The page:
Spinny Winny Recycley Thingy Scrap Metal Art

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Introduction: Spinny Winny Recycley Thingy Scrap Metal Art

About: I am a Marine Engineer in the RNZN (39 years done in various navies) and am looking forward to retirement!!! so I can do more messing about with tools

I absolutely hate people chucking perfectly good stuff away, I am a junk magnet (much to my wifes chagrin) but what must be done, must be done.

I am going to try to do this using tools most people will have, so no welding, lathes etc ( I have access to most of these things but not everyone does)

Step 1: Recycle That !!

I was on the way in to work one morning and I saw this poor, forlorn, abandoned light fitting at the side of the road, I ignored it and carried on to my dentist appointment but an hour later it was still there!

It was fate, the stars coming into alignment or someother such rubbish -- so into the back of the car it went!!

It is made of stainless steel so I should be able to use it for something.

Step 2: So What Was I Going to Do With It?

Good Question!

Initially I had no idea, I was thinking a water feature or something, but really was open to ideas and I would sleep on it (looks uncomfortable!)

I got it home and took all the unnecessary bits off of it.

This was all the glass shades, light bulbs and wiring.

So I have ended up with a bunch of 12v bulbs and a 240/12v transformer which I am sure that I will use at some point in the future.

I tightened up all the internal bolts and nuts etc and am ready to transform it.

Step 3: Scrap Stainless

I had a root around in the scrap bin at my wifes work and found a bunch of stainless steel sheet offcuts so I cut out some equilateral triangles from it.

I nipped the sharp points off as I am clumsy and would probably stab myself.

Now I could have cut these out with a hacksaw or jigsaw, but as I had use of a guillotine I used that.

I also bought some bearings, these would have been about $5 each in NZ but I found a chinese seller on ebay and bought the via the UK at 57 pence each.

Each one of these was centered in one of the truncated triangles

Step 4: Attaching the Bearing Without Welding It

The first picture shows the process of attaching the bearings to the triangles

1. Centre bearing on triangle

2.Drill a hole and cut 6 slots

3.Bend slots out a bit

4.Locate piece of cut off gas pipe at rear

5. Press in bearing

6. Rear view of pressed in bearing

Step 5: Those Steps in a Little More Detail

I used a jigsaw to cut the 6 slots, originally I used a hacksaw but this was a bit time consuming as you had to dismount the blade for each one.

I used a small adjustable spanner to start bending the tabs out in order to accurately locate the back "gaspipe" section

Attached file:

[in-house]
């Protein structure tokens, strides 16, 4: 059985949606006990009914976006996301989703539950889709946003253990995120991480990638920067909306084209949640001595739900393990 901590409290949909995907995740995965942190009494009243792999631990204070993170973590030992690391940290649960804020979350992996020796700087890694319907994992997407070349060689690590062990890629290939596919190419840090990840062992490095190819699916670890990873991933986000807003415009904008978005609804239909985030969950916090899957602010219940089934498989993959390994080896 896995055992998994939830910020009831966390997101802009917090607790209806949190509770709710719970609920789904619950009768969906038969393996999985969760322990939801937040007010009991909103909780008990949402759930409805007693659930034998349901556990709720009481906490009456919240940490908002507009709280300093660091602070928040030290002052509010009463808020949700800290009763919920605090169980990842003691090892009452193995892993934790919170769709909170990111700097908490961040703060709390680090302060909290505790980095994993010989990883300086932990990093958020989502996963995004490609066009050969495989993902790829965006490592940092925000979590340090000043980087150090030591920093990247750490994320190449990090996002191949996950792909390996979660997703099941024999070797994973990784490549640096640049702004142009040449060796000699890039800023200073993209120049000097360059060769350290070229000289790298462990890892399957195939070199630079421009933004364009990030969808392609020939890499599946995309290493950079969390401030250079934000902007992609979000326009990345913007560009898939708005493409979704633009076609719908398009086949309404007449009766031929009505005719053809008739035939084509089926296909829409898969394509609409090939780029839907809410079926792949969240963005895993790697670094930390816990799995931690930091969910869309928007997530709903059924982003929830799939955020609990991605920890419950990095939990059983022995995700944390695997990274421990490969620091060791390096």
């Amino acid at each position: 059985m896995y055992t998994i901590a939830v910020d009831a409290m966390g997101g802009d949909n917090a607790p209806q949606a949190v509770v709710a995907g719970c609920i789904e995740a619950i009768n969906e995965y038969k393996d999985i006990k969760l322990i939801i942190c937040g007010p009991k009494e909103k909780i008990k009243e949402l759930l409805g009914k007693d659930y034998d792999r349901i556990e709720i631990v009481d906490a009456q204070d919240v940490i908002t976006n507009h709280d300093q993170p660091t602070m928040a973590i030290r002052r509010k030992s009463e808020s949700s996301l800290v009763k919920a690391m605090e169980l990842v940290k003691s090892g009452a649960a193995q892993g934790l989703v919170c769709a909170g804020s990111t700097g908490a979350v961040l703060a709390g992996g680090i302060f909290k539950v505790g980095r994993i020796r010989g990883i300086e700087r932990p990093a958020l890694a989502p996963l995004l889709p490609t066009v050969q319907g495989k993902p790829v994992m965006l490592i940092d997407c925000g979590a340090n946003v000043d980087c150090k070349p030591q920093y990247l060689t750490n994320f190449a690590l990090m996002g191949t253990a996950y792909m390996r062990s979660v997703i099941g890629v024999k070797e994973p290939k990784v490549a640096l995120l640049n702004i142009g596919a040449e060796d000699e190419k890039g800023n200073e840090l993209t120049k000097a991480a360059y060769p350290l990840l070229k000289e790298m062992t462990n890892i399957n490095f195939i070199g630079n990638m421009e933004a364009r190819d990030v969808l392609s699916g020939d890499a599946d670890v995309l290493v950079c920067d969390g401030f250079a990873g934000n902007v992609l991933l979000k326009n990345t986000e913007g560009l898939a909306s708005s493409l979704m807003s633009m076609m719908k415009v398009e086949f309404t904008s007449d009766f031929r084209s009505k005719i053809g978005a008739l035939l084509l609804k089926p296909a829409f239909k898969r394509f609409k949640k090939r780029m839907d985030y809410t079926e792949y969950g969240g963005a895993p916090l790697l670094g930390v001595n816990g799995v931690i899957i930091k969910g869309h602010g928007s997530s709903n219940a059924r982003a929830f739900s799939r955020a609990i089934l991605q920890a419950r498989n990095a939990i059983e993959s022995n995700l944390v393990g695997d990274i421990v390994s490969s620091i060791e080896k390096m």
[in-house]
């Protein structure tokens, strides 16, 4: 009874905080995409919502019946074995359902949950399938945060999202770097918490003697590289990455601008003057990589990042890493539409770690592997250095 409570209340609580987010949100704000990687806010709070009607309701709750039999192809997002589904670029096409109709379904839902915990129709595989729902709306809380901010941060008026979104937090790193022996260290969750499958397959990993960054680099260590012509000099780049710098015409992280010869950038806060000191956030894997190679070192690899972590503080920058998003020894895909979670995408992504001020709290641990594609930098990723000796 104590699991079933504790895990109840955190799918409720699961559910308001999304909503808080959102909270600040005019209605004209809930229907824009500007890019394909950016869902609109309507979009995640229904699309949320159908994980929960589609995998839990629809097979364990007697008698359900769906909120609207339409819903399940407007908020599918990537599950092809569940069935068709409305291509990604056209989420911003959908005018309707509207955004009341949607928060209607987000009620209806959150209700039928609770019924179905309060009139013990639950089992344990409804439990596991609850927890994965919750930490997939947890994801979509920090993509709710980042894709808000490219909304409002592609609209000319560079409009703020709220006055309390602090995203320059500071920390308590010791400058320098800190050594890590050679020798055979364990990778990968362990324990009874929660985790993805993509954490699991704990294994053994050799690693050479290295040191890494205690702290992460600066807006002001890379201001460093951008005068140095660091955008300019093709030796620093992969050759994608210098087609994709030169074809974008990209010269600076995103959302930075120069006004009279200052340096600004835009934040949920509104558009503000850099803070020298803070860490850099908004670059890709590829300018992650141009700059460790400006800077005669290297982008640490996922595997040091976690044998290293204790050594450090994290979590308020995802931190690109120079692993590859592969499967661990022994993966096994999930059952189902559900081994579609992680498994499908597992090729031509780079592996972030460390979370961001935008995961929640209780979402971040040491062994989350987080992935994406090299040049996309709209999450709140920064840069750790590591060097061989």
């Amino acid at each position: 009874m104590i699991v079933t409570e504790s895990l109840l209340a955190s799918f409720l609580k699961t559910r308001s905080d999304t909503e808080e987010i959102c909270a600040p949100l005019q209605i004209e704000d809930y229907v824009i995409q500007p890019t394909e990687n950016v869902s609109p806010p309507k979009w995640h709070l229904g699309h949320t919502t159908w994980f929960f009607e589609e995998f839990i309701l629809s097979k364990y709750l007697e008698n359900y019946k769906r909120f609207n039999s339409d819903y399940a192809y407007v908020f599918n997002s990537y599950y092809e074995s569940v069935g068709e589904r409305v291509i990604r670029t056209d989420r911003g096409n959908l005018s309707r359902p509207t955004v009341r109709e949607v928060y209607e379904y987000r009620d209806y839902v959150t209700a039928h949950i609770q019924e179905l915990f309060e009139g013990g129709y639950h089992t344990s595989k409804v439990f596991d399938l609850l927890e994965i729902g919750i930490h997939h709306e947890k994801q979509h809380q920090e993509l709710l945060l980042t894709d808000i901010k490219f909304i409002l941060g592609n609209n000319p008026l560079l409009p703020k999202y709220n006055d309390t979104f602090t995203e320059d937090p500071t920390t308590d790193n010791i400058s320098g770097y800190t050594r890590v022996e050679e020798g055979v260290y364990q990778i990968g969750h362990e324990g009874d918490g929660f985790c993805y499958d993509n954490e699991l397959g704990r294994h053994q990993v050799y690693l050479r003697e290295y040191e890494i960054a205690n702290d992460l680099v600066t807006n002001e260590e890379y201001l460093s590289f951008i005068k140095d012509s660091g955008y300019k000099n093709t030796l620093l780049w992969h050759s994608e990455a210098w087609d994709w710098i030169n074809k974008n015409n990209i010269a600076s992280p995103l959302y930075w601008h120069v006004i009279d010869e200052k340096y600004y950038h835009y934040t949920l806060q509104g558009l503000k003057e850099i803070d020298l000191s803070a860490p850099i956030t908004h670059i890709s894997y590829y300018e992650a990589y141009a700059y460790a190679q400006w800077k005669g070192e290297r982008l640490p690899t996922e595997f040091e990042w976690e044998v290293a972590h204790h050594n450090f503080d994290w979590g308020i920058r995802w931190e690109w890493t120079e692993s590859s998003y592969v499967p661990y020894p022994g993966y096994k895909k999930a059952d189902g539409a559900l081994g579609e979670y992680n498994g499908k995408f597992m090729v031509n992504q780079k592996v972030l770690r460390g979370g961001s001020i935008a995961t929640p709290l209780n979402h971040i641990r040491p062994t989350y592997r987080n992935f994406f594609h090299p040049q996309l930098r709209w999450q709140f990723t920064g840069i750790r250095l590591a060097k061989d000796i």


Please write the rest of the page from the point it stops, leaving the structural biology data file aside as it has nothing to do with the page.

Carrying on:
I then used the vice to press in the bearing into the hole and locate the tabs and bearing inside the pipe

Step 6: Spinners Complete

All ready for the next stage.

Step 7: Making the Propellors

Back to the stainless steel sheets, I am going to make propellors (and hopefully the will spin as opposed to clatter off each other!)

First I made a template out of plywood, a little smaller than the finished size I want, this is so I get consistency(ish) of size

Once made I clamped the template to a piece of stainless

Step 8: Cutting Out

Now these could be cut out using a handsaw, jigsaw or even a bandsaw, but because

a) I am lazy

b) it makes a lot of noise and my neighbour is peeing me off with his drumkit

and c) because I have one

I used my nibbler

one done 29 to go!

Step 9: Bend Me, Shake Me, Anyway You Want Me!!

Using the vice I put a couple of bends in the blades so that when all assembled they will (hopefully) catch the wind and rotate

Step 10: Assembly

I drilled and bolted each spinner to 3 blades (once I know if it works I will probably change the bolts for pop rivets) and put the first one onto the light fitting base

9 more to make (or 27 blades if you prefer)

Step 11: Suddenly -- Lots More Propellors!!

I made a whole bunch more (same as above, I actually used my Jigsaw with a metal cutting blade as I broke the nibbler!!)

They were then assembled on each arm, I still have 2 to make but ran out of stainless steel so back in the skip I go)

We also had a 4 day power cut due to a Cat 2 Hurricane passing through, so as I had no access to electricity I decided to make the mounting stand as I could do that with hand and battery tools.

Step 12: The Stand

I cut out a circular base to fit inside the Stainless steel base and a square table for it tho mount on, I also used an old fence post as the upright, these were all planed and sanded an give a coat of preservative (decking oil)

Step 13: Bolting It All Together and Putting It in the Ground

Unfortunately one of the internal fittings broke while I was bolting it all together, but "panic ye not", I removed all of the internals and bought a piece of threaded bar that would fit down the centre and using several nuts bolted everything together.

I then dug a hole with my post hole borer and mounted it in the ground.

Once it was all tamped down I cut off the excess threaded bar.

And so there it is.

Total cost was Five pounds 70 pence for the 10 bearings (about NZ$10) and NZ$16 for the stainless threaded bar,

It spins, it whirrs and it will probably mince a chicken if one decides to fly through, and as a bonus it also acts as a bird scarer near my vegetable beds.

I have entered it in the Trash to Treasure contest and would appreciate your votes (I fancy a big ass TV I can see from outer space!! ;-) )

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    2 Discussions

    You had me at "I picked this from the trash".

    1 reply